David's Review Corner
, January 2007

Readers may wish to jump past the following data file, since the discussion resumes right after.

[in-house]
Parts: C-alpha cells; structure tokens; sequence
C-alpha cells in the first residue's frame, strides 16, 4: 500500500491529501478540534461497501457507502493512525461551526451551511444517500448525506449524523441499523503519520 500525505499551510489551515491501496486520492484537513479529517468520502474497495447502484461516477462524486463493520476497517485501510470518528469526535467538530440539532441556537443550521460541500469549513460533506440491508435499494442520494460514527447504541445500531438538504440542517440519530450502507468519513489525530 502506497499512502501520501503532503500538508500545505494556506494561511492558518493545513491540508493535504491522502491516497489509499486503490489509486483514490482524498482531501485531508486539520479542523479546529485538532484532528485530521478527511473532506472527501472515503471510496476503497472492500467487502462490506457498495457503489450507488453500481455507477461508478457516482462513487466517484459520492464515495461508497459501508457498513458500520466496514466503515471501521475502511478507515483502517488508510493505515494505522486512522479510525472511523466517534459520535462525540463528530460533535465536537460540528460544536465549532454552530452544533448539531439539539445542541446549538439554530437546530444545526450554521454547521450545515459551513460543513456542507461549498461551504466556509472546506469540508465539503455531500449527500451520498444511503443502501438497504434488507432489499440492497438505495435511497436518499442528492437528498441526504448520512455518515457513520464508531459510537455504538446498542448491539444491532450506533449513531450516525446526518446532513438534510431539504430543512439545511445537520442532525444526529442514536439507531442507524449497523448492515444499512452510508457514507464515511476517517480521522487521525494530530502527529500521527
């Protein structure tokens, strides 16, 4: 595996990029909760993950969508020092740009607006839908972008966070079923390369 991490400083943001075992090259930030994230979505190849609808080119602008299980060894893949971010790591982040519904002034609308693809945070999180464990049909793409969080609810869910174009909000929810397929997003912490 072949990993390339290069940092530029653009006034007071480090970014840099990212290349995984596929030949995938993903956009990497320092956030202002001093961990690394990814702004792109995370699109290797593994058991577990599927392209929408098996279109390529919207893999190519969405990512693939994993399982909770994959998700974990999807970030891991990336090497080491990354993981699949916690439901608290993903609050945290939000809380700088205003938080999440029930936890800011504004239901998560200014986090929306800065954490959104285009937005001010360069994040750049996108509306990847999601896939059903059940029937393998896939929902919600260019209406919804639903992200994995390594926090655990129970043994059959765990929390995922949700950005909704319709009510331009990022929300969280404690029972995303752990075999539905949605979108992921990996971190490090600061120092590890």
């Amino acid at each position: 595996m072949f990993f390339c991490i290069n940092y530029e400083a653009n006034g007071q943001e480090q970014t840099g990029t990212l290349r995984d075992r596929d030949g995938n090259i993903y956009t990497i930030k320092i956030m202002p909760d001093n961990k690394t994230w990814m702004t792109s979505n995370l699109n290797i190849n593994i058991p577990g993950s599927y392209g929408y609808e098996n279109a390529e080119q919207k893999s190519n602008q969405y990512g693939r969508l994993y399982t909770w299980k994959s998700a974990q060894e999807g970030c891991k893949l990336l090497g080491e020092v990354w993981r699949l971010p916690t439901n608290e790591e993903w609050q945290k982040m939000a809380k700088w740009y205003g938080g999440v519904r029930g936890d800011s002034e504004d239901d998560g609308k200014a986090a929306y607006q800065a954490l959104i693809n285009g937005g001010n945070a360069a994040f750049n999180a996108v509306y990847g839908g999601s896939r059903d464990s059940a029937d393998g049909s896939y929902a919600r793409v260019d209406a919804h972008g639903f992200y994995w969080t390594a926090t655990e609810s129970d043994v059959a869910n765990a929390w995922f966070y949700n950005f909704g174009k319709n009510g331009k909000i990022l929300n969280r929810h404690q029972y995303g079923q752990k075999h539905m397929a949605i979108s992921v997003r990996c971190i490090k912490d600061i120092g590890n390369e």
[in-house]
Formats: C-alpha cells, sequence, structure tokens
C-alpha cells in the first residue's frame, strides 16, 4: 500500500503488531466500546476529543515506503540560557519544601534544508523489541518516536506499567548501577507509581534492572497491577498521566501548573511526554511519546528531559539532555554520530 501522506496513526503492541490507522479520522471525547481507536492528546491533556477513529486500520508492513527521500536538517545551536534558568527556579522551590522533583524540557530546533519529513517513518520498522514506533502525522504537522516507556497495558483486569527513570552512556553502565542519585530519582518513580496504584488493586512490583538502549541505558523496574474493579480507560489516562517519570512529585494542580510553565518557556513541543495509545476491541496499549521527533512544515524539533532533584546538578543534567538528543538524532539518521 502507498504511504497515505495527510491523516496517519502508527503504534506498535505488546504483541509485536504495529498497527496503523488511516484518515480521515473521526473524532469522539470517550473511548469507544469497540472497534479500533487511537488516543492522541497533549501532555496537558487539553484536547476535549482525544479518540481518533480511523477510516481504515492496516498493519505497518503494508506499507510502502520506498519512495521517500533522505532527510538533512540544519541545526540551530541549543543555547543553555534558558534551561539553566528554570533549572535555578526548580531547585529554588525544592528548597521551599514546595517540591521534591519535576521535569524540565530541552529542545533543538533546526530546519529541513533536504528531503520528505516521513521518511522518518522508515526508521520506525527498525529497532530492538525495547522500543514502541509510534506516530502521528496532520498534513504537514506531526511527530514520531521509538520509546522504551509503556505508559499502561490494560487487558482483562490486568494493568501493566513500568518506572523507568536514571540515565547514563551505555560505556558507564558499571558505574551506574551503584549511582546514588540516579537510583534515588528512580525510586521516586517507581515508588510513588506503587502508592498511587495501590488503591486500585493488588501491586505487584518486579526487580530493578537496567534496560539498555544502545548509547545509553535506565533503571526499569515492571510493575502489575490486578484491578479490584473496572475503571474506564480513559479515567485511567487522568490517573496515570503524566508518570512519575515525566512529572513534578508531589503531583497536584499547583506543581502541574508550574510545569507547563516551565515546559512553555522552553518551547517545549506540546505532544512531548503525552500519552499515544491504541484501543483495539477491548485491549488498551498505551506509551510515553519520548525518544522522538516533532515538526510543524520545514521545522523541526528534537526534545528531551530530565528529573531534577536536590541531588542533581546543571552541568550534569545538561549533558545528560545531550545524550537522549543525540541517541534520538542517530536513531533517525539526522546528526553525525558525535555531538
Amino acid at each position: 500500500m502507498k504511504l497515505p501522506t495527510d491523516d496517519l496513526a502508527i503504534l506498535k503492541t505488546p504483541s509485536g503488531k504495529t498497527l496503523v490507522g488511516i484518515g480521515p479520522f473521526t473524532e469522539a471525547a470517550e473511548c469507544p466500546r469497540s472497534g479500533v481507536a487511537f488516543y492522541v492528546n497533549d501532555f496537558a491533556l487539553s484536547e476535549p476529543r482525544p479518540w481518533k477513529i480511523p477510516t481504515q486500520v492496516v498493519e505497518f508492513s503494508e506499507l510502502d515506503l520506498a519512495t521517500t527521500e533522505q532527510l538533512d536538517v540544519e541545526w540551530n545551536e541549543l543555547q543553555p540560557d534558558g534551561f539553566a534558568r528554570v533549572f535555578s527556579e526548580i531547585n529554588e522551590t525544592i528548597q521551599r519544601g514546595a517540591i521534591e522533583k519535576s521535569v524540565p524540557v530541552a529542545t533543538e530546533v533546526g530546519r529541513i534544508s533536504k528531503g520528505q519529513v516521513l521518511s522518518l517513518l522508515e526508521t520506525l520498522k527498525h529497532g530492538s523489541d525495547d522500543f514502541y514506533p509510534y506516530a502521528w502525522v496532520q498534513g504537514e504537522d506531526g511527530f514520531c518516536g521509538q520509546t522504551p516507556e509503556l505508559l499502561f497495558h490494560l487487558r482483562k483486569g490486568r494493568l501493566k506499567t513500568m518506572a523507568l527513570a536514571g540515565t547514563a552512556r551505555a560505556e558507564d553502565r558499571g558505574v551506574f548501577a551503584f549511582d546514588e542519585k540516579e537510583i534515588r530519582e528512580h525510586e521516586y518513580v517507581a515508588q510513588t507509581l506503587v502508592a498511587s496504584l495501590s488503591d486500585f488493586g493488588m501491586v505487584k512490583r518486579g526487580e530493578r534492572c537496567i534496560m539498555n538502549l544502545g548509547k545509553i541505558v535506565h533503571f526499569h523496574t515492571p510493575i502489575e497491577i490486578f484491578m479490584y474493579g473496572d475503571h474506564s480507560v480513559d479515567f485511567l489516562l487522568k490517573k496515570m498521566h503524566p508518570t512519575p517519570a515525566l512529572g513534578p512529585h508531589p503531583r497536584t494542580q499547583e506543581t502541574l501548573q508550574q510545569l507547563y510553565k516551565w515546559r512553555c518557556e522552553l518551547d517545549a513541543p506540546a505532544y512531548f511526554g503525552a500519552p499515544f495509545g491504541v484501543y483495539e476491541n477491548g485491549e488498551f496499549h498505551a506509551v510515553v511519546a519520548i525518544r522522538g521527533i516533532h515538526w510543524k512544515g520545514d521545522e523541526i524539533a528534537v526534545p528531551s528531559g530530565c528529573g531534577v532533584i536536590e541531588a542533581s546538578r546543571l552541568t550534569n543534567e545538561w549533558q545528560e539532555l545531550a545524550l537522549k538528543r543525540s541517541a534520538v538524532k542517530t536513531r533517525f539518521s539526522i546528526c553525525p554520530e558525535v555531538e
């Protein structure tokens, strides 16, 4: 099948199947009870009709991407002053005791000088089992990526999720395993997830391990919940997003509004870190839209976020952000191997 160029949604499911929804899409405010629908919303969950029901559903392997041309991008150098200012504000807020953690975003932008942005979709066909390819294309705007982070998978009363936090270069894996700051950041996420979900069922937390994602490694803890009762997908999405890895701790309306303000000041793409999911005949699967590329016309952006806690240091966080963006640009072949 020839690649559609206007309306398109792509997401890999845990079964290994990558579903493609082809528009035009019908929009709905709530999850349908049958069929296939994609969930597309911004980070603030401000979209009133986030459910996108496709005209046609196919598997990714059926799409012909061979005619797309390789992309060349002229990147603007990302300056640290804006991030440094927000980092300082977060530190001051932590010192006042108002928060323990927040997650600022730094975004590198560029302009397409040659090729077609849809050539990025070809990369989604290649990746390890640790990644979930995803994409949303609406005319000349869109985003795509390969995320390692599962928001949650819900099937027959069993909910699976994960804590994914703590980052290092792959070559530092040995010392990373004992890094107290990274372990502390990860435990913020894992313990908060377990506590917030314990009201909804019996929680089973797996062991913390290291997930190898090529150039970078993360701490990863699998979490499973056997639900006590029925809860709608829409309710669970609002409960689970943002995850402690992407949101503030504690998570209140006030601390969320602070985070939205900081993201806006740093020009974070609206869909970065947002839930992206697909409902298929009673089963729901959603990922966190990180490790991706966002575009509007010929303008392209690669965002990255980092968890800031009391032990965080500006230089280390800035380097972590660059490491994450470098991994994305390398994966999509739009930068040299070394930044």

Stefan Wolpe was born in Germany in 1902 and it was in Berlin that he received his early musical training before moving to Vienna where he studied orchestration with Webern and became a devout advocate of the Second Viennese School. A chequered career, much of the time spent as a performing musician, eventually took him across the Atlantic and to a number of high profile teaching posts in the United States. There he was seen to be one of the progressive composers working with an unswerving allegiance to pure atonality. Later he became disenchanted with conventional serialism and began to take a free and personalised view of atonality. The works on this disc, from 1942 and 1949 respectively, largely predate this change, and come well before he was to become a victim Parkinson's disease. You may join me in struggling to come to terms with Wolpe's sound world, but the ballet, The Man from Mantua, scored for two pianos would make as good a starting point as any. Mixing atonality with the sumptuous sounds of one of his mentors, Franz Schreker, comes close to a readily approachable piece. Try for a sample track 11, the big March through the Red Sea. Often fiendishly difficult with the added challenge of fitting the two parts together has been admirably surmounted by Grant and Winn. The spiky opening movement of the Violin Sonata leads to a score where aggression and conflict are the main characteristics. The onslaught by both musicians is laced with agility and power. Both performances have previously been available on the Koch label, the piano duo sound is good, but the piano is set too far back in the sonata with the ambience of an 'empty hall' acoustic. The disc comes in Naxos's 'Limited Edition' series, and seems to be aimed at the American market. So those outside the US could look to Internet sales.